One of the mysteries of the English language finally explained.
One pound sterling.‘we paid him four hundred quid’
pound sterling, £View synonyms
- ‘He was fined seventy quid and given fifty pounds costs against him.’
- ‘Its spending power may have decreased, but you can still pick up bargains for a quid.’
- ‘I said that a customer is somebody who pays for goods or services, and if he wanted any more input from me it would cost him five quid a word.’
- ‘Is there anybody out there who still fancies putting a quid on a horse this morning?’
- ‘You pay forty quid a month to watch advertising you also pay for.’
- ‘The brushes I'd found were a cheap, bargain lot I picked up in Swansea for a couple of quid some time last year.’
- ‘Many banks will let you open a high-interest savings account with just a quid.’
- ‘I for one would be prepared to pay up to a quid and not a penny more.’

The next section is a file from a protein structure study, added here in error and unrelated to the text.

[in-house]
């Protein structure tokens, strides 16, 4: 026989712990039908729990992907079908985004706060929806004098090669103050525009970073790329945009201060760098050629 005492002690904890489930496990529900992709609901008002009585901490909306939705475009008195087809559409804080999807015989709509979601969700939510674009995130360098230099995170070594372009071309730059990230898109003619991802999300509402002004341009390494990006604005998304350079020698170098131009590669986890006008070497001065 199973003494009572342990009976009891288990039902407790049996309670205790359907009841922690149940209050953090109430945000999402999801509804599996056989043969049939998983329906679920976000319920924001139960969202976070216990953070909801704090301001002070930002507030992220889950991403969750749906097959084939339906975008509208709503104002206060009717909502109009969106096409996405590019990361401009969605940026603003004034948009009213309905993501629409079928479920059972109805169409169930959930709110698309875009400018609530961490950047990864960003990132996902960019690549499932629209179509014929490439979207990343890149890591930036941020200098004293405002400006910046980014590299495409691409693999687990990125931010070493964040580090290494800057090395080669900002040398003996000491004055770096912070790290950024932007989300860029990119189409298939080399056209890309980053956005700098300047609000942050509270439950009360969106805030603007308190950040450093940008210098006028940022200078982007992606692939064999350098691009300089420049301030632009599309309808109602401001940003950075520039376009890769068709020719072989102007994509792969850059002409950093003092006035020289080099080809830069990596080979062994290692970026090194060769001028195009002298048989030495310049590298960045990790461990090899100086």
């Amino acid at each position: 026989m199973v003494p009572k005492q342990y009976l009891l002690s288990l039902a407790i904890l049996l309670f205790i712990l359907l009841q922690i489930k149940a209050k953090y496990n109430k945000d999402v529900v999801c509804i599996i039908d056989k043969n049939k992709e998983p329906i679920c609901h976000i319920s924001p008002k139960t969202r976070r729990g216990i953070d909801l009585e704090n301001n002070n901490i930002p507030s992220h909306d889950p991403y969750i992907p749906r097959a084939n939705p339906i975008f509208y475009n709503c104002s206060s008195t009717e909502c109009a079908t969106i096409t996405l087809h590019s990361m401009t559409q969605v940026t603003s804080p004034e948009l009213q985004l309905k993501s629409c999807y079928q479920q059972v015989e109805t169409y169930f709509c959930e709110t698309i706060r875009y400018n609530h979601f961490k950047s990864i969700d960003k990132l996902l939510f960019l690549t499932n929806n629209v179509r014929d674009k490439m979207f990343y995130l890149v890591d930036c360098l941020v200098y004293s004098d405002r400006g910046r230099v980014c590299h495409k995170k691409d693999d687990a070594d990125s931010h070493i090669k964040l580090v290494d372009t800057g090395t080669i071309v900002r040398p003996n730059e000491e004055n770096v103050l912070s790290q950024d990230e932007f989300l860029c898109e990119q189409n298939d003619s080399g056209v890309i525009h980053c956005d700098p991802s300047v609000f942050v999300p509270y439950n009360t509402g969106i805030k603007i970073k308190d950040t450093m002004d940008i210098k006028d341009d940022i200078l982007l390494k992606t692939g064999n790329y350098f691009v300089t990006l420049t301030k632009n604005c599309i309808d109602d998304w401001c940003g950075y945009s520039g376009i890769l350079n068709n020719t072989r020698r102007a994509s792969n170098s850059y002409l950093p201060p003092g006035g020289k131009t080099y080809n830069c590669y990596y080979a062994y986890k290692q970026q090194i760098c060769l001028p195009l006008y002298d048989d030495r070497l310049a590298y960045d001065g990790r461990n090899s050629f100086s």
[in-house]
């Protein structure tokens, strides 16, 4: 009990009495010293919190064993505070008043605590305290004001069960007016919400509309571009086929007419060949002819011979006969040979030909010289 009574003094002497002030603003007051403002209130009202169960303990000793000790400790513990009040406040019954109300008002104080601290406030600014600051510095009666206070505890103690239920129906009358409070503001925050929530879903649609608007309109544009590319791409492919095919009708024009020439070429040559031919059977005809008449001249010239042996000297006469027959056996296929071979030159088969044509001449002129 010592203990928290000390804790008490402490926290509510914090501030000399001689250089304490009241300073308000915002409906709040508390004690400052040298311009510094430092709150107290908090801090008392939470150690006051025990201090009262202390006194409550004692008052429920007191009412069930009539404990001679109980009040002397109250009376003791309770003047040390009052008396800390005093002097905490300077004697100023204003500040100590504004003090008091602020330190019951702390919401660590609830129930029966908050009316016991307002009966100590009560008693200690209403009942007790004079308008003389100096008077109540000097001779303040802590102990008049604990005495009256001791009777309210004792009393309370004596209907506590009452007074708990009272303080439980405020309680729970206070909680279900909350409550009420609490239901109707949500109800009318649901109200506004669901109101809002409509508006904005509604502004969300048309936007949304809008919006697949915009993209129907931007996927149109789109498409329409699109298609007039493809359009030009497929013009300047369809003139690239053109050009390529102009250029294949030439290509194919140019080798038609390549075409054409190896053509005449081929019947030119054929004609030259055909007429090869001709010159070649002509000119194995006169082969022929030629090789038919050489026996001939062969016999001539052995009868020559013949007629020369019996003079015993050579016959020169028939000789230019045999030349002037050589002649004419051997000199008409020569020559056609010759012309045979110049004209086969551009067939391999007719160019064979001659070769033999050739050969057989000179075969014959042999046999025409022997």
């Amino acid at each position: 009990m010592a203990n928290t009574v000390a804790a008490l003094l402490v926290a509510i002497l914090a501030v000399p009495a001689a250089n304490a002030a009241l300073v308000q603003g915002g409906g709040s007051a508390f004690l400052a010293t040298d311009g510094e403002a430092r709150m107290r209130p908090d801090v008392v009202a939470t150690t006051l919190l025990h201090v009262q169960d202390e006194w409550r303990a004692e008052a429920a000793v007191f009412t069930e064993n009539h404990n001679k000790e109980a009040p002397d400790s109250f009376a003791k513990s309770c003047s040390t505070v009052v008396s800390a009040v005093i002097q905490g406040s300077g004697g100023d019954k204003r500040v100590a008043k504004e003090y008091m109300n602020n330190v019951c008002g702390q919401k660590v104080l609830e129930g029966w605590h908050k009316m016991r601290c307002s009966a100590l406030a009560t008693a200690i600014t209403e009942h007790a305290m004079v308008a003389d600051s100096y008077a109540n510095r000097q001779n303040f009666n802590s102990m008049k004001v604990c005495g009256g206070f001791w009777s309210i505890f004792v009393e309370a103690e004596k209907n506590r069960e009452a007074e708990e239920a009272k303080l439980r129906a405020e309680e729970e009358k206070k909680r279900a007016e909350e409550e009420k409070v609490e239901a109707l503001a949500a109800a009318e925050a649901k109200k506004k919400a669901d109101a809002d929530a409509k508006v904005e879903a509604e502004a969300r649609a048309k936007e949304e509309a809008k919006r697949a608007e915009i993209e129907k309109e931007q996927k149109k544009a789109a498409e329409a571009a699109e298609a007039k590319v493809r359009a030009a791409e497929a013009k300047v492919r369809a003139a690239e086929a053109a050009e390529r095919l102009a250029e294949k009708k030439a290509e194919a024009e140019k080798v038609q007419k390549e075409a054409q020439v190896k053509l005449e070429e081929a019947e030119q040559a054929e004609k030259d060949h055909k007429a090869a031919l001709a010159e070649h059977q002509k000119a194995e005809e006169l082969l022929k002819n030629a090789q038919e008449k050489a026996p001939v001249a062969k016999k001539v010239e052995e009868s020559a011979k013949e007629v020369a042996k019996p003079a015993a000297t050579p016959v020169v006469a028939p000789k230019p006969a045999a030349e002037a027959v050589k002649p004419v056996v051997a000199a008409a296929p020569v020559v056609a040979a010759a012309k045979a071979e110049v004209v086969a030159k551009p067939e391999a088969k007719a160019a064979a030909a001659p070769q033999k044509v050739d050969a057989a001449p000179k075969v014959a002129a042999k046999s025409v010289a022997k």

- ‘Well done everyone, it was the best five quid I have spent in a long time.’
- ‘For a modest two quid you get a glass of wine or a soft drink too.’
- ‘I was twenty four at the time, and I hadn't yet paid back a single penny of the three thousand quid he lent me to buy my first car.’
- ‘The lodger has moved out, leaving me three hundred quid a month short.’
- ‘If you drop a pound into the collecting box of a registered charity, that's all it gets - one shiny quid.’
- ‘Save yourself a couple of quid a week by reading them online instead.’
- ‘If you've ever wondered why a small tub of hummus costs around a quid you should try making it yourself.’
- ‘Watch this space to see how the three hundred and fifty pound camera compares with the thirty quid webcam.’
- ‘It cost me fifty quid, or about seventy-five US dollars and I was happy to pay it.’
- ‘But small amounts - a couple of quid here, a few pence there - can add up quite quickly.’
- ‘However, the owner refused to pay me more than two quid an hour, and even I had standards.’
Late 17th century (denoting a sovereign): of obscure origin.
A lump of tobacco for chewing.
twist, plug, chewView synonyms
- ‘Aagaard recorded that some of the crewmen traded fossils for tobacco, quoting them as saying, ‘What were fossils good for when you had Navy cut and juicy quids?’’
- ‘I rehydrated the dried leaves and rolled up three quids.’
- ‘Almost all habitual chewers use tobacco with or without the betel quid.’
Early 18th century: variant of cud.
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